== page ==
Clifford Hugh Dowker

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Clifford Hugh Dowker (/ˈdkər/; March 2, 1912 – October 14, 1982) was a topologist known for his work in point-set topology and also for his contributions in category theory, sheaf theory and knot theory.

Clifford Dowker
Dowker c. 1930s
Clifford Hugh Dowker

(1912-03-02)2 March 1912
Died14 October 1982(1982-10-14) (aged 70)
London, England
Alma mater
Known for
PartnerYael Naim (m. 1944 - 1982)
Scientific career
ThesisMapping Theorems for Non-Compact Spaces (1938)
Doctoral advisorSolomon Lefschetz[1]


Clifford Hugh Dowker grew up on a small farm in Western Ontario, Canada. He excelled in mathematics and was paid to teach his math teacher math at his secondary school. He was awarded a scholarship at Western Ontario University, where he got his B.S. in 1933. He wanted to pursue a career as a teacher, but he was persuaded to continue with his education because of his extraordinary mathematical talent. He earned his M.A. from the University of Toronto in 1936 and his Ph.D. from Princeton University in 1938. His dissertation Mapping theorems in non-compact spaces was written under the supervision of Solomon Lefschetz and was published (with additions) in 1947 in the American Journal of Mathematics.[2][3] After earning his doctorate, Dowker became an instructor at the Western Ontario University for a year. The next year, he worked as an assistant back at Princeton under John von Neumann. During World War II, he worked for the U.S. Air Force, calculating the trajectories of projectiles. He married Yael Naim in 1944. After the war, he was appointed associate professor at the Tufts University. Because of Senator Joseph McCarthy's red scare, he decided to take his family to England shortly thereafter, where he was appointed Reader in applied mathematics at Birkbeck College in 1951. In 1962 he was granted a personal chair, until he retired in 1979. The last years of his life were marked by a long illness, yet he continued working, developing Dowker notation in the weeks before his death.[4][5]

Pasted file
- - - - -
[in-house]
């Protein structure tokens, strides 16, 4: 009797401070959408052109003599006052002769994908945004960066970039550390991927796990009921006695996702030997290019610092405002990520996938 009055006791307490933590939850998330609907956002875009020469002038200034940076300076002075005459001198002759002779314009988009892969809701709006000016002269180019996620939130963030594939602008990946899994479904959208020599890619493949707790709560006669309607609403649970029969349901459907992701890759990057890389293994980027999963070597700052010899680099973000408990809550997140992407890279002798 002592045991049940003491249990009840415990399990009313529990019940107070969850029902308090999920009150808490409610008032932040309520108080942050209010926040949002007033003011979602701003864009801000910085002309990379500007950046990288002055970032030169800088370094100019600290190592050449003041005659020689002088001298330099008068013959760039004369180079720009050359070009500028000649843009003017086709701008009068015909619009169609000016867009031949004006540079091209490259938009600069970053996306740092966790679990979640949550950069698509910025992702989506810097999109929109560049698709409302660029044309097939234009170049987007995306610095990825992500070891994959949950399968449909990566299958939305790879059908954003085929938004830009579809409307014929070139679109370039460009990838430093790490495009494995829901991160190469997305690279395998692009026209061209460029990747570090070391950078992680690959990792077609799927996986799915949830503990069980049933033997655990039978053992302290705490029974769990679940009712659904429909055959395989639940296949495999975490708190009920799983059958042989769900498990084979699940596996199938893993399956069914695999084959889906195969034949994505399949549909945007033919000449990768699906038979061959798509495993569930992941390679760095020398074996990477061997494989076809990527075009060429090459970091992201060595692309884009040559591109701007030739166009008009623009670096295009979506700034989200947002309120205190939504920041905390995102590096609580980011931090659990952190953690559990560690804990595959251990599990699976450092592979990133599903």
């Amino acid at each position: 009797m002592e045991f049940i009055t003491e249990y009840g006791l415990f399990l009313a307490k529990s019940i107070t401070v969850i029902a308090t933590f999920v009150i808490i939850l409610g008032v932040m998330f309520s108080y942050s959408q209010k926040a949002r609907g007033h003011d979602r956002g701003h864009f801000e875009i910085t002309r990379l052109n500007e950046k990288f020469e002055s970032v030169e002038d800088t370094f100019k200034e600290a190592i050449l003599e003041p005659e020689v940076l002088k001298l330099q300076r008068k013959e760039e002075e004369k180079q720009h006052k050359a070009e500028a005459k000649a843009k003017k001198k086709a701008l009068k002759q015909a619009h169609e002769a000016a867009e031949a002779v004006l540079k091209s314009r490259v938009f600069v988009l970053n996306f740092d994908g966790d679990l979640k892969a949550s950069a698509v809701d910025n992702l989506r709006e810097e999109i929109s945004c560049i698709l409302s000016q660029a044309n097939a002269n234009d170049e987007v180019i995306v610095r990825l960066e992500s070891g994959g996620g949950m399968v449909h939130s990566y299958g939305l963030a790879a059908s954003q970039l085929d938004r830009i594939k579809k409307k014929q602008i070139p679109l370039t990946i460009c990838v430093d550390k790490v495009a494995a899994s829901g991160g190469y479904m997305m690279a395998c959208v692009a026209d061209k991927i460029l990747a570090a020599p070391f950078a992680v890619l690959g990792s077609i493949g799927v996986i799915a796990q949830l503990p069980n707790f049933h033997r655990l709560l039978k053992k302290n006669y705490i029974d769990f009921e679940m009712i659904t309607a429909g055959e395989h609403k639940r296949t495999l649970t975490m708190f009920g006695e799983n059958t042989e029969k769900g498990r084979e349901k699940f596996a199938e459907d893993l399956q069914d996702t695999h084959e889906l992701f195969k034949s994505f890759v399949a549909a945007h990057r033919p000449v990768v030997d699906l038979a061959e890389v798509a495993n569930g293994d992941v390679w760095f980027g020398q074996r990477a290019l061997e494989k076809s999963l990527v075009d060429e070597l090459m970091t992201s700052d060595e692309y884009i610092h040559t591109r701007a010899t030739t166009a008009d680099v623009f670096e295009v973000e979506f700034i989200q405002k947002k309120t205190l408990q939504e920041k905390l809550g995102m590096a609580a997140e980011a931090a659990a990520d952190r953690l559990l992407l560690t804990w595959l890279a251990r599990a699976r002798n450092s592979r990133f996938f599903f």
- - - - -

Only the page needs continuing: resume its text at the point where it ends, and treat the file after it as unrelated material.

Dowker showed that Čech and Vietoris homology groups coincide, as do the Čech cohomology and Alexander cohomology groups.[6] Along with Morwen Thistlethwaite, he developed Dowker notation, a simple way of describing knots, suitable for computers.[7]

His most highly cited article is his 1951 paper in which he introduced the concept of countably paracompact spaces.[8] Dowker conjectured that so-called Dowker spaces could not exist, a conjecture ultimately proven false[9] in a famous 1971 paper by Mary Ellen Rudin.[2][10]

See also[edit]


  1. ^ "Hugh Dowker - Biography".
  2. ^ a b James, I. M.; Kronheimer, Erwin Heinz, eds. (31 January 1985). "Obituary. Clifford Hugh Dowker". Aspects of Topology: In Memory of Hugh Dowker 1912-1982. Cambridge University Press. pp. xi≠xvii. ISBN 9780521278157.
  3. ^ Dowker, C. H. (1947). "Mapping Theorems for Non-Compact Spaces". American Journal of Mathematics. 69 (2): 200–242. doi:10.2307/2371848. JSTOR 2371848.
  4. ^ Dowker biography
  5. ^ Times obituary
  6. ^[bare URL PDF]
  7. ^ Weisstein, Eric W. "Dowker Notation." From MathWorld--A Wolfram Web Resource.
  8. ^ Dowker, C. H. (1951). "On Countably Paracompact Spaces". Canadian Journal of Mathematics. 3: 219–224. doi:10.4153/CJM-1951-026-2. S2CID 125051945.
  9. ^ Kojman, Menachem; Shelah, Saharon (1995). "A ZFC Dowker space in ℵω+1: An application of PCF theory to topology". arXiv:math/9512202.
  10. ^ Rudin, Mary Ellen (1971). "A normal space X for which X × I is not normal". Fundam. Math. 73 (2): 179–186. doi:10.4064/fm-73-2-179-186. Zbl 0224.54019.

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